• Two Cures for Love by Wendy Cope – Cope was the cure for my poetry fears, I have this collection of Selected Poems awaiting me.
  • A Mind To Murder/Unnatural Causes by P.D. James – after having met her and then done an article about her I want to read more of her. I also got her ‘Talking About Detective Fiction’ which I couldn’t find to photograph. Oops.

The Hardbacks…

  • Everything That Began After by Simon Van Booy – this nearly went off to my Mum, as it’s set in Greece and she loves the country as she teaches classics, however I then looked him up and thought ‘I want to read this first’, I have and thoughts coming soon.
  • Bed by David Whitehouse – sounds like a really, really interesting and quirky debut novel about a bedridden boy.
  • East of the West by Miroslav Penkov – unsolicited copy, which came with a lovely hand written note from the publicist saying just why she loved it, you can’t not try a book when a publicist does that.
  • Rivers of London/Moon Over Soho by Ben Aaronovitch – I asked for these as I keep seeing them everywhere and when I read the blurbs I thought they sounded like a lot of fun, and a fun escapist read is what you need now and again.
  • Solace by Belinda McKenn – unsolicited copy, I am glad this turned up, there is a huge buzz about this book building so I want to read it before it all starts getting over hyped. Watch this space.
  • My Sister Lives on the Mantelpiece by Annabel Pitcher – unsolicited copy, this sounds like a brilliant young adult novel and one I am going to read before passing onto my sister.
  • Pure by Andrew Miller – I resisted this book until I heard it was about cemeteries and I have a strange fascination with them, I do miss tour guiding at Highgate so much.
  • The Ascent of Isaac Steward by Mike French – I am trying to say yes to more independent publishers, I feel its something I am missing so am going to give this a whirl.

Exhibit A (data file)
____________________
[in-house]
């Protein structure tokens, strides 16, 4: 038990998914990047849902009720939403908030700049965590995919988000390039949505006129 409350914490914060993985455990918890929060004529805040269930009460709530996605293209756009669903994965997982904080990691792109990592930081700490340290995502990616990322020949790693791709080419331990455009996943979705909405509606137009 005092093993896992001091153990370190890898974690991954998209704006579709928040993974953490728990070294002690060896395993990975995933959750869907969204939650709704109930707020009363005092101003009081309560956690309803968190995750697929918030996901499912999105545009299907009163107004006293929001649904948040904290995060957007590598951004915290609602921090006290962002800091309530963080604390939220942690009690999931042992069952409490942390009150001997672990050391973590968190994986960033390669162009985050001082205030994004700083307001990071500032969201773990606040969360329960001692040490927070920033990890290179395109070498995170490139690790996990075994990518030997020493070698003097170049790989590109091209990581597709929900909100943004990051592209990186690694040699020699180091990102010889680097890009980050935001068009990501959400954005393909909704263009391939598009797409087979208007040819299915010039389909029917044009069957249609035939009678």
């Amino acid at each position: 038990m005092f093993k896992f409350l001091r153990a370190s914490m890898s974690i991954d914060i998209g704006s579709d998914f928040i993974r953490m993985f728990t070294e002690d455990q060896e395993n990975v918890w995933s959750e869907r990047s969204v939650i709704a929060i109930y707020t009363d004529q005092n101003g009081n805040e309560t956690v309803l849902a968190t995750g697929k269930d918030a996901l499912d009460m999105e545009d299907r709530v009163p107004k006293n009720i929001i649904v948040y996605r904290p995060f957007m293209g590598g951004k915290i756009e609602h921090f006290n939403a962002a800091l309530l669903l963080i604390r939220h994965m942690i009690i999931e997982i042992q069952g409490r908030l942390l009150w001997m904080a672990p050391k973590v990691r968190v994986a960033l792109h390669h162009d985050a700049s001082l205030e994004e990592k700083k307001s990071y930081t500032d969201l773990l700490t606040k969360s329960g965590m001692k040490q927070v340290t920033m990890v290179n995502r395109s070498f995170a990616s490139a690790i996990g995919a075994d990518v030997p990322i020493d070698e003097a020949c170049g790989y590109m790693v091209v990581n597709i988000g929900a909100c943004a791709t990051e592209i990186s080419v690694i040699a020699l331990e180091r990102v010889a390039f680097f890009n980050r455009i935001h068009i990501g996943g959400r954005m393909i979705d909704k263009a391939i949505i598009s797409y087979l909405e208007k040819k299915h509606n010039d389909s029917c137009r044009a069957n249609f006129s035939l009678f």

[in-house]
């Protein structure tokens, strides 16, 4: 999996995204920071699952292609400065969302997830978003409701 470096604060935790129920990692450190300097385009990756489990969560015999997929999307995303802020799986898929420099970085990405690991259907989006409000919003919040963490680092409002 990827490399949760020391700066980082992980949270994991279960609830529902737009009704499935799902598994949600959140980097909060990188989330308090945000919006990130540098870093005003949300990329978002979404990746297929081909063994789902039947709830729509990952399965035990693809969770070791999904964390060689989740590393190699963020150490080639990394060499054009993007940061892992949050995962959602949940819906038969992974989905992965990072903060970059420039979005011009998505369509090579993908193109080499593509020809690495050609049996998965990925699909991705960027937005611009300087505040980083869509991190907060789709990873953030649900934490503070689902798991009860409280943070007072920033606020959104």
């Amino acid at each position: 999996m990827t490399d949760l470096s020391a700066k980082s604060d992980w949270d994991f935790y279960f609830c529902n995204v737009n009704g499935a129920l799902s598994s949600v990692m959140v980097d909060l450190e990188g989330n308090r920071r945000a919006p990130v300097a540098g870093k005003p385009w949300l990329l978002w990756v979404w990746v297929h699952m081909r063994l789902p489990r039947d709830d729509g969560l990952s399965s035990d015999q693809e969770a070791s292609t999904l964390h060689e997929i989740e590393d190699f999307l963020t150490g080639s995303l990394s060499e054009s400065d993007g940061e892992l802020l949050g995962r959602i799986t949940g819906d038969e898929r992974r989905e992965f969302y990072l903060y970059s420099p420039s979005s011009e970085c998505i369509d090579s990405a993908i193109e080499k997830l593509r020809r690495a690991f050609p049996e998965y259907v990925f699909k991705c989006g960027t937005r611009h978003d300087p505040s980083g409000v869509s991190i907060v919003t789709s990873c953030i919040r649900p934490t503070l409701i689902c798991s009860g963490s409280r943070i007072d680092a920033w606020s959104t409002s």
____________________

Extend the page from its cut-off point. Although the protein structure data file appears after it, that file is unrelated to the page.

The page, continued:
• The Cold Eye of Heaven by Christine Dwyer Hickey – unsolicited copy, heard lots of praise about her last novel, and this one seems short-ish, so why not?
  • Jubilate by Michael Arditti – I read Arditti many years ago and it was quite an impressionable read for me in my late teens so I wanted to check in on him again with his latest.
  • The Picture Book by Jo Baker – Again this was all thanks to the publicist and the passion for the book in an email, I couldn’t say no.
  • You by Joanna Briscoe – I liked Joanna Briscoe’s debut Sleep With Me which I read before I blogged, I think, and it was a darkly delicious unnerving book. This one sounds very good indeed and also like it might have some interesting twists, its next to read.

Now before I go onto what I bought for myself I wanted to share two proof copies I got that are so simplistically stunning I couldn’t not show you…

I know nothing of Kevin Wilson, though I think ‘The Family Fang’ is a brilliant title, and have enjoyed a previous Ellen Feldman novel. But aren’t these so nice to look at? There’s no cover picture to judge, just the title, the author and the blurb. I really like it.

So what did I buy myself this month? Well there were the car boot bargain books but until Friday nothing else. I had to hunt out a copy of ‘The Man Who Fell To Earth’ by Walter Tevis for a project you will be hearing more about later today. I then accidentally walked into Fopp and it gained three new friends because they were only £1 each (some random one day offer)…

  • Easter Parade by Richard Yates – I was trying to remember which blogger specifically made me want to read this but then realised there was a whole host of them.
  • The Quarry by Damon Galgut – we long listed his ‘In A Strange Room’ for The Green Carnation Prize last year and I never reviewed it, which was silly, I liked it and wanted to try more. This isn’t his most famous by any stretch but it starts with a random murder that gets out of hand and I thought sounded worth a try. I have already polished it off.
  • The Forest of Hands and Teeth by Carrie Ryan – an utterly random purchase where I thought ‘oh I will risk it’. I loved the title, the cover and the blurb, simple as that.

So what do you think of this month selection? Any you would recommend I race to read or would like me to read soonest? Also, what do you think of my new filtering regime for books. Do you have any system in place that you could recommend?